With their study shows that the test has clinical utility in the diagnosis of patients affected by paracetamol overdose, the researchers are now speaking with companies in the US and the UK, including Quanterix and Destina Genomics, with a view toward developing a commercial test they can introduce into clinical practice, Dear said.

Among the team's objectives is integrating the markers within a point-of-care assay that would then undergo clinical trials.

For the recent UK-based study, the protein biomarker tests were run on a laboratory ELISA system and the MiR-122 tests on a PCR platform. In clinical practice, the protein biomarkers could in principle be integrated into a standard ELISA platform run in a hospital laboratory, or within a lateral flow assay for a point-of-care test, Dear said.

Developing a test panel that includes MiR-122 could be more challenging, he noted, but the researchers are already working on that. In July, Dear and his colleagues published the results of a validation study in the journal PLOS One in which they collaborated with Quanterix to detect MiR-122 in samples using the Quanterix Simoa platform. The firm's single-molecule counting technology is an example of the kind of system that the researchers could use to detect MiR-122 in a clinical setting, Dear said.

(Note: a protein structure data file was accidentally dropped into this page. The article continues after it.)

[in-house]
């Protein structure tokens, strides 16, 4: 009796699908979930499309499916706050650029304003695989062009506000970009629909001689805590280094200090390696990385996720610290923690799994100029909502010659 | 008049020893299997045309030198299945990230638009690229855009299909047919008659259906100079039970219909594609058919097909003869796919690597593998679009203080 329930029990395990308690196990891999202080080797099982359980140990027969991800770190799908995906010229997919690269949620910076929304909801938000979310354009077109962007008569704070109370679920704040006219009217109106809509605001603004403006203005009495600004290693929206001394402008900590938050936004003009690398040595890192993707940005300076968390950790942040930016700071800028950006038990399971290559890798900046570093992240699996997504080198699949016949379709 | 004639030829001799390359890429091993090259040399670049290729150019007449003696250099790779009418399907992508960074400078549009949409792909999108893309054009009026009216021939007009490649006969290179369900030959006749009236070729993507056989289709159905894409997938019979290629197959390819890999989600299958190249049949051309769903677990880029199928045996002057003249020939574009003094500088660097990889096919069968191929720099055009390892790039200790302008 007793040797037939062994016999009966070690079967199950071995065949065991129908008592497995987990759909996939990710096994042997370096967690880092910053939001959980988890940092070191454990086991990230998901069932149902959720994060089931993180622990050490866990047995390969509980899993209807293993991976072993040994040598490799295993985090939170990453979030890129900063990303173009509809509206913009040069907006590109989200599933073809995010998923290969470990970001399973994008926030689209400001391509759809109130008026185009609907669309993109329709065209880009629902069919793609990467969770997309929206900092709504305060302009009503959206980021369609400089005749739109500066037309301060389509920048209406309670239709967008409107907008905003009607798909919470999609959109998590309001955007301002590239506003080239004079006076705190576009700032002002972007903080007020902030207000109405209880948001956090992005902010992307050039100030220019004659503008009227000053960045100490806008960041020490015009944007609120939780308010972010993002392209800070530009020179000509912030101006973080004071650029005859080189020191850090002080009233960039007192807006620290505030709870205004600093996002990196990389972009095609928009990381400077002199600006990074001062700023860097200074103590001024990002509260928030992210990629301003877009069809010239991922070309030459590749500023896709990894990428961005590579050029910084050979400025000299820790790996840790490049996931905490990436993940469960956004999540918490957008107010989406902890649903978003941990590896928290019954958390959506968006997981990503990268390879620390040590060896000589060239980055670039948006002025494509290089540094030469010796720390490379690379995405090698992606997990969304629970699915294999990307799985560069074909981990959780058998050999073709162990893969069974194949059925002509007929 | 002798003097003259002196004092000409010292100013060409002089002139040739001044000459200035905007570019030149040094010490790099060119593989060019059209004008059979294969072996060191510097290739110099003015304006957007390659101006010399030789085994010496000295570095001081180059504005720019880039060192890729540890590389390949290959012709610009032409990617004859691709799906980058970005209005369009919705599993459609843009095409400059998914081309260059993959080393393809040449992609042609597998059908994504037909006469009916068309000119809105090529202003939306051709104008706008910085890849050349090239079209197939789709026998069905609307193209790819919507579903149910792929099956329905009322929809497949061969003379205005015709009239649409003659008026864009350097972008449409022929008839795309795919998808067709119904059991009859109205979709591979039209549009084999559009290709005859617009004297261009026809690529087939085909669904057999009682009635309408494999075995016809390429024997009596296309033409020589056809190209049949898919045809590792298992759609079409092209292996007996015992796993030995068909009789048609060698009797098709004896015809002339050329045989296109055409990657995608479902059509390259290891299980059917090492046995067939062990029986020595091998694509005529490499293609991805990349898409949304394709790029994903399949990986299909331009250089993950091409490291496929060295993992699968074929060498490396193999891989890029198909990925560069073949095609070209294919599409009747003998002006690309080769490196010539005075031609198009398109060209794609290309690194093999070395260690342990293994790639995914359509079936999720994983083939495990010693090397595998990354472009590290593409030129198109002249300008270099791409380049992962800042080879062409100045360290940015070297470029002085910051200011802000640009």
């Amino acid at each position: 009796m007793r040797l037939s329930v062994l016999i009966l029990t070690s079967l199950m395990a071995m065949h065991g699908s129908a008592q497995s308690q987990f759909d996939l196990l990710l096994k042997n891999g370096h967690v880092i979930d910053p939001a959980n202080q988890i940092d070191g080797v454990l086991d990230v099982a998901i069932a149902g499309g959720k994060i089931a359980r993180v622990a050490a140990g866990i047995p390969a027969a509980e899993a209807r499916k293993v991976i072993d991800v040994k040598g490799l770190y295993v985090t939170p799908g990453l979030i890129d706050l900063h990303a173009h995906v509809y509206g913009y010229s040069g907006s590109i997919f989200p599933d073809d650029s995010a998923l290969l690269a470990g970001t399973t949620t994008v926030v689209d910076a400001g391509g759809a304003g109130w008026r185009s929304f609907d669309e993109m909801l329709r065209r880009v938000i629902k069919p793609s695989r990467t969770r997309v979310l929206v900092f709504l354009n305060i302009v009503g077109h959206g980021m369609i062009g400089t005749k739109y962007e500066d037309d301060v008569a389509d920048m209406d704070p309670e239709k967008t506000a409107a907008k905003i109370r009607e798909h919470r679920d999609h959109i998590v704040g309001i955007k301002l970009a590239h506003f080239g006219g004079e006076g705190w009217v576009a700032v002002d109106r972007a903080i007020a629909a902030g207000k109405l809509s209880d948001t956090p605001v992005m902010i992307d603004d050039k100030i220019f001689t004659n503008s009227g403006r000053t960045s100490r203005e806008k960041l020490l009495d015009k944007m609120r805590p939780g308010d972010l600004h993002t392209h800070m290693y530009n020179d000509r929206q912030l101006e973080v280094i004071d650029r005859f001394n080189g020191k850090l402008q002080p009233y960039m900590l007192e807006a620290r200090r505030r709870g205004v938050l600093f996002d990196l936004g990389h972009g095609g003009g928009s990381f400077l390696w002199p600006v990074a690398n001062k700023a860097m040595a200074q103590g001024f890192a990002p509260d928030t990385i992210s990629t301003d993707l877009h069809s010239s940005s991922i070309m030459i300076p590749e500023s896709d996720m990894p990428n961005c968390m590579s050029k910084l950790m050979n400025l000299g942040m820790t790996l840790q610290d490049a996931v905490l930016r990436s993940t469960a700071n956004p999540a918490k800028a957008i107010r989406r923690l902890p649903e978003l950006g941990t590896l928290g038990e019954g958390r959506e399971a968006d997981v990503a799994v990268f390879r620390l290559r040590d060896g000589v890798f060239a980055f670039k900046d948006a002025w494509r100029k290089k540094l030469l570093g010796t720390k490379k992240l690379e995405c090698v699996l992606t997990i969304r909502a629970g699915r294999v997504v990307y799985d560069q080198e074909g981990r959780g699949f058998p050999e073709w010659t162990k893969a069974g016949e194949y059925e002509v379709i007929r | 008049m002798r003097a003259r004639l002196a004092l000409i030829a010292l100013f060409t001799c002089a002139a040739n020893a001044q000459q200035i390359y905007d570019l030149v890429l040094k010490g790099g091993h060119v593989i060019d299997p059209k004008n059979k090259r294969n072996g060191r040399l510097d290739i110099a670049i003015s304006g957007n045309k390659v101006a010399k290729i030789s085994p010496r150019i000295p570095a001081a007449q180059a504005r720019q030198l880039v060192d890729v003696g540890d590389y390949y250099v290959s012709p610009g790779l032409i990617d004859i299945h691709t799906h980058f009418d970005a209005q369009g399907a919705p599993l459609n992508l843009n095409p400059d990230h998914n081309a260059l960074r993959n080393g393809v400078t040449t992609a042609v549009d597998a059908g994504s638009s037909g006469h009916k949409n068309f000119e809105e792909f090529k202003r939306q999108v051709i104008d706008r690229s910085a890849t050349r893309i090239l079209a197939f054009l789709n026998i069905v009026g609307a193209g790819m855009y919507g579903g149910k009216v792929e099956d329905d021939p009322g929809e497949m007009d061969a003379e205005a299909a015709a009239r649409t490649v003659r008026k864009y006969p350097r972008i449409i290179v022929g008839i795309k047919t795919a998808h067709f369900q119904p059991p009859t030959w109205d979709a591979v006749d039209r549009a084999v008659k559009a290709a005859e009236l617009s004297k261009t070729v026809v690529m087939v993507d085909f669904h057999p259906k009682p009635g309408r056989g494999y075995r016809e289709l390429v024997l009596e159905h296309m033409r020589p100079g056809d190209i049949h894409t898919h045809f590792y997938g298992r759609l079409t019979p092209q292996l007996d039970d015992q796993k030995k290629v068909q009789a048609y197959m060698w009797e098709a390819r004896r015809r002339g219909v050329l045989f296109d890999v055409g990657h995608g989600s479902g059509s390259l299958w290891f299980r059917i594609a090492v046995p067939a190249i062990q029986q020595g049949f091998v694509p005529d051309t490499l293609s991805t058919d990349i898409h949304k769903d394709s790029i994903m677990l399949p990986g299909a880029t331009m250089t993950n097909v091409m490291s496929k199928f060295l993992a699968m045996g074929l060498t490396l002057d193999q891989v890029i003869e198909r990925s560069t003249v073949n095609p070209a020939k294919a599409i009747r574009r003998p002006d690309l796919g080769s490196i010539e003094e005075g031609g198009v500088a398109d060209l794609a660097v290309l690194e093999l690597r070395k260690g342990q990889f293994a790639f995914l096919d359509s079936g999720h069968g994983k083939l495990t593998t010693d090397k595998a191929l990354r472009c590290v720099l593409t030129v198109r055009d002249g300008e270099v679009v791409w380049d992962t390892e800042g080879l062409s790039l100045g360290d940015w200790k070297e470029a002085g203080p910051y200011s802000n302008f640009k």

In the study, the Quanterix Simoa single molecule assay showed 600-fold sensitivity improvements over a conventional, analog bead-based assay. Although it exhibited lower sensitivity than a commercial RT-qPCR assay, there is "considerable scope for improving the sensitivity of this Simoa assay to approach that of PCR," the researchers said. All patients with liver injury had higher levels of MiR-122 in their serum compared to controls, and the measured concentrations correlated well with those determined using RT-qPCR, the researchers said.

Dear and his colleagues expect to begin further development of the markers in 2018, with a view to eventual clinical use. Usually, a trial can take two to three years, Dear noted. If it's successful and meets regulatory requirements, a commercial diagnostic test ready for clinical use could be available in 2020 or later.

"In the meantime, these markers have an immediate opportunity for use in specific scenarios, and indeed they are already being used by the pharma industry in development work, which gives weight to their utility," Dear said.

Liver toxicity is a major concern for drug developers, and they lose a lot of money when it turns out that one of their drugs is toxic, he noted. Therefore, the combination of markers, besides having potential for clinical use, also holds potential for application by pharma companies.